Harvest late in the season
Will keep for 4 to 6 weeks when kept cool

This is one of the most famous American Apple varieties, a sport of the Delicious apple known for its bright red color and unusual shape. The fruit is flavorful and crunchy when eaten fresh.
Originated in Madison County, Iowa
Introduced in 1880
Bright red skin with white to cream flesh
Fruit size is medium to large
Great for fresh eating and cooking
Harvest late in the season
Will keep for 4 to 6 weeks when kept cool

Another Mac apple style variety hybrid for flavor and considered one of the better American apples today. A firm apple, great for snacks and its Flavor is very unique and tasty.
Originated in Geneva, New York research station
Introduced in 1920
Bright red and yellow skin with white to light green flesh
Fruit is medium to large
Harvest late in the season
Great for fresh eating
Will keep for 4 to 6 weeks when kept cool

HoneyCrisp is a crispy and predominantly sweet modern variety from the U.S. This apple is specifically grown for a cold climate market and cold northern states. It is the best apple for a cold climate. Good flavor, sweet to taste, and nice and juicy.
Originated in Minnesota by the University of Minnesota
Introduced in 1960
Red and yellow skin with white to cream color flesh
Medium to large fruit
Harvest mid to late in the season
Great for fresh eating
Will store for 4 to 6 weeks when kept cool

A classic American Apple and widely regarded as one of the best. Jonathan is very Flavorful with good sweet and sharp tasting apple. The tree is precocious and productive tree in the U.S.
Originated in Connecticut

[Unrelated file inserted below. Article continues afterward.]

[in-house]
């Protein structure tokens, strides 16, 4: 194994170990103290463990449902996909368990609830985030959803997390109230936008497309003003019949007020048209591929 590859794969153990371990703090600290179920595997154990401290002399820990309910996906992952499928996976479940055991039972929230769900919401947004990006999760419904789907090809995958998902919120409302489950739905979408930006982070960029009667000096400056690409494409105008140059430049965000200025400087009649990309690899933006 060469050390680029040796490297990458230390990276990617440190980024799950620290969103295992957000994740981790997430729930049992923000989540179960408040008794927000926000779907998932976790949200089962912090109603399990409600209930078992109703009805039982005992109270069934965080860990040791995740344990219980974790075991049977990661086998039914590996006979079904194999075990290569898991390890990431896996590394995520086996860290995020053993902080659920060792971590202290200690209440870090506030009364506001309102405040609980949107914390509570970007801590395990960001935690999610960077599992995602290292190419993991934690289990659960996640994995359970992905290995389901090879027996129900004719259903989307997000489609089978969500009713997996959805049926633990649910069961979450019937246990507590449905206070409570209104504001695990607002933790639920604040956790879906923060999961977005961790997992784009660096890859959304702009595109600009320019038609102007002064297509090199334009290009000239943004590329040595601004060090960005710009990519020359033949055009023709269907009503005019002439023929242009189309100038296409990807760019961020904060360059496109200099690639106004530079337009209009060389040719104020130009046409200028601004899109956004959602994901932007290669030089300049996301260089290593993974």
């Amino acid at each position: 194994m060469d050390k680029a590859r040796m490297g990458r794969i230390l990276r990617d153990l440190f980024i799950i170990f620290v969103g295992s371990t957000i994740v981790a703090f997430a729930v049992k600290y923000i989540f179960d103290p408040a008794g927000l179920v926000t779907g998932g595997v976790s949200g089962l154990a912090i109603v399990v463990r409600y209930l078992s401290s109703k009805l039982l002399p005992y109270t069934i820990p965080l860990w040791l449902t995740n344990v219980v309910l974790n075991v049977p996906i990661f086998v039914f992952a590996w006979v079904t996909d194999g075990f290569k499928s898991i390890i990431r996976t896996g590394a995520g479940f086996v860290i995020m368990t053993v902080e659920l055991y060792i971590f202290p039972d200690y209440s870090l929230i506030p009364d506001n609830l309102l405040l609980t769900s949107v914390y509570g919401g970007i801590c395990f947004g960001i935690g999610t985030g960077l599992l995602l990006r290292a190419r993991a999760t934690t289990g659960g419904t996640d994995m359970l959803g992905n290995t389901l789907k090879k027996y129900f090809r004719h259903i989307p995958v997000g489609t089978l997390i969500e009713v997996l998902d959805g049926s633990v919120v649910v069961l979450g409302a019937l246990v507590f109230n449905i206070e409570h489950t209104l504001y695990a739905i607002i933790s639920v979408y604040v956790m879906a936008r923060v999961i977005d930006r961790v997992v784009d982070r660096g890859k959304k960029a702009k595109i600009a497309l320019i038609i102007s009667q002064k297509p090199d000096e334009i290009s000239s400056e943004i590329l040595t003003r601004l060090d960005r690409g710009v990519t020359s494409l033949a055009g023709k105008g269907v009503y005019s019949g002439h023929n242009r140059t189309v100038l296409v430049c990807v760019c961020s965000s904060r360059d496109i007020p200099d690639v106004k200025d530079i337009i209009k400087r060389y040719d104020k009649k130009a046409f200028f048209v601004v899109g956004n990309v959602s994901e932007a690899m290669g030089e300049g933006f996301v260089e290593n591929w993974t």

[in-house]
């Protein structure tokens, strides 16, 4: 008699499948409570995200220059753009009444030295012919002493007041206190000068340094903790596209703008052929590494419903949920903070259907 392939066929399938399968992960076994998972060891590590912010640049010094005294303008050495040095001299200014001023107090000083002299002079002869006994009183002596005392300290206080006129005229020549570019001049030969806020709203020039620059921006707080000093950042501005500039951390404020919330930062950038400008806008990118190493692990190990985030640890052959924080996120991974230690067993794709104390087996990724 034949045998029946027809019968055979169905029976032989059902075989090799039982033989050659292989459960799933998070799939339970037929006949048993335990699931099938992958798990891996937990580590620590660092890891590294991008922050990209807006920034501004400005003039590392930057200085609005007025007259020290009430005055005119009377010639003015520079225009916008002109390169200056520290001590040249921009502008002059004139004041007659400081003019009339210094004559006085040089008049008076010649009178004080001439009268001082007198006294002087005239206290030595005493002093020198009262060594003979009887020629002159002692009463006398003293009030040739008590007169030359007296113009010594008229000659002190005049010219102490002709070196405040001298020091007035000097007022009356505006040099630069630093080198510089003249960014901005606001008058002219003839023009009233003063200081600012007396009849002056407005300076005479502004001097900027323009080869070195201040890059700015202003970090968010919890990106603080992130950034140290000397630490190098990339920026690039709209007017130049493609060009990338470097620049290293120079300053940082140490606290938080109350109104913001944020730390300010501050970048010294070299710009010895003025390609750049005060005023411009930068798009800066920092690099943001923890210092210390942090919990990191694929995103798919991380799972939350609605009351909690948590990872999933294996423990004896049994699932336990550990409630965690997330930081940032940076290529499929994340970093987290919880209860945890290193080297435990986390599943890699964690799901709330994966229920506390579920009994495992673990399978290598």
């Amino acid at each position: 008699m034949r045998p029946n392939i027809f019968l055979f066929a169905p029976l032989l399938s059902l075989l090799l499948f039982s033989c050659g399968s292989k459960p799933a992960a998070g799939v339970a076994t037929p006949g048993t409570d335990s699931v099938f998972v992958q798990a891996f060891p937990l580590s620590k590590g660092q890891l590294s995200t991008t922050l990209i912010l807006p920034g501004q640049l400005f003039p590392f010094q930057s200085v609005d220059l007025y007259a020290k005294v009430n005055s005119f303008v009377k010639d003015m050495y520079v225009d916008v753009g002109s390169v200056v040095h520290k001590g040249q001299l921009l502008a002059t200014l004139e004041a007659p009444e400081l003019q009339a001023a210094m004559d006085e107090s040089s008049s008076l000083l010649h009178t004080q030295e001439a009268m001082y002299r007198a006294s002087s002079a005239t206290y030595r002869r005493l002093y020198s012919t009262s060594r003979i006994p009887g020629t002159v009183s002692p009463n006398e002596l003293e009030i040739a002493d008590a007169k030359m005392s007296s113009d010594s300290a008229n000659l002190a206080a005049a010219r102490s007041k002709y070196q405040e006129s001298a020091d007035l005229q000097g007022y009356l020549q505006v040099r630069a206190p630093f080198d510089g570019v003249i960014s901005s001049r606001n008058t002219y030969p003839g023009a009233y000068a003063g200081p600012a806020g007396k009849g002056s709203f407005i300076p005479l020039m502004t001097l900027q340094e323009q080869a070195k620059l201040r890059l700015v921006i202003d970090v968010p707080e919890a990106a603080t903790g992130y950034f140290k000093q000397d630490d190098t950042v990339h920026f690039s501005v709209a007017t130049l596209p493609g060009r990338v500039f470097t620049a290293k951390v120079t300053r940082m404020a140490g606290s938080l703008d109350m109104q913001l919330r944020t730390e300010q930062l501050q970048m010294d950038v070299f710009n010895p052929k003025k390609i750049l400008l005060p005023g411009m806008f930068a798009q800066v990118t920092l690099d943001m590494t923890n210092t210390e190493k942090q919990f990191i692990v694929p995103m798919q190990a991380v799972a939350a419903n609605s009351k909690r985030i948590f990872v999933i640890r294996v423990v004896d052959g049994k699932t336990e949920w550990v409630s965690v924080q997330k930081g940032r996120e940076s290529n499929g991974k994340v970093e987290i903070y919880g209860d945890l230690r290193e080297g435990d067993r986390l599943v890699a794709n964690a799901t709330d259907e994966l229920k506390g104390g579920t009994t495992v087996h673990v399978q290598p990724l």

Introduced in 1808
Bright red and yellow skin with white flesh
Small to medium size fruit
Harvest in late season
Great for fresh eating and cooking
Will keep for 4 to 6 weeks when kept cool

This apple is widely grown, an American apple Heirloom variety with very large fruit and firm flesh. The apple is very aromatic and has high vitamin C content. Trees grow well in a cold climate. One of my favorite apples.
Originated in Rochester, New York
Introduced in 1840
Fruit is beautiful and streaked with bands of red and yellow
The flesh is white to cream in color
This is a big apple and fruit get very large
Great for eating fresh, cooking, juice or cider
Harvest late in the season
Keeps very well for 3 months or more when kept cool

A very popular old American apple variety and widely grown for the culinary market. This is one of the original apples eaten by the colonies during the 1700's and it is a great winter storage apple. Great flavor and sweet tasting fruit come from this tree.
Origin is Boston, Massachusetts
Introduced in 1750
The skin of the fruit is red and yellow and the fruit is white to cream in color
The fruit is medium to large
Harvest late in season
Great apple for fresh eating, cooking and juice or cider
Keeps very well up to 3 months or more if kept cool

This apple is very good and popular apple for eating and commercial use. Its good flavor was inherited and its good qualities from its parents Jonathan and Golden Delicious. Eaten fresh it is sweet and sharp to taste.
Originated in Geneva, New York research center
Introduced 1943
The skin is bright red and yellow with white to cream flesh
The fruit size is large
Great for fresh eating, cooking, juice, and Hard Cider
Harvest late in the season
Good keeper 6 to 8 weeks when kept cool

Empire is one of the best McIntosh hybrids apples, with a good sweet flavor and very easy to grow. Its parents are McIntosh and Delicious and Empire has all its best traits including taste.
Originated in Geneva, New York research center
Introduced in 1945
The skin is red and yellow with a nice white to cream flesh
The fruit is small to medium in size
Wonderful for fresh eating
Harvest late in the season

This is the most recognized apple in the world because of its shape and unique color. The Granny Smith apple is Perhaps Australia most famous export. It is also sold all over the world, no other apple can claim that.
Originated in Australia
Introduced in 1860
The skin is bright green and the flesh is white
The fruit size is uniform and medium
Eat it fresh, or cook with it to enjoy its sweet flavor
Harvest late in the season
It will keep 3 months or more when kept cool

One of the most widely grown apple variety that we have today and it has a sweet and pleasant flavor. It is one of the best winter keeper apples that we have today. If you never had one you should and it is the number 2 selling apple in the world. Gala is a cross between Golden Delicious and Kidd's Orange Red.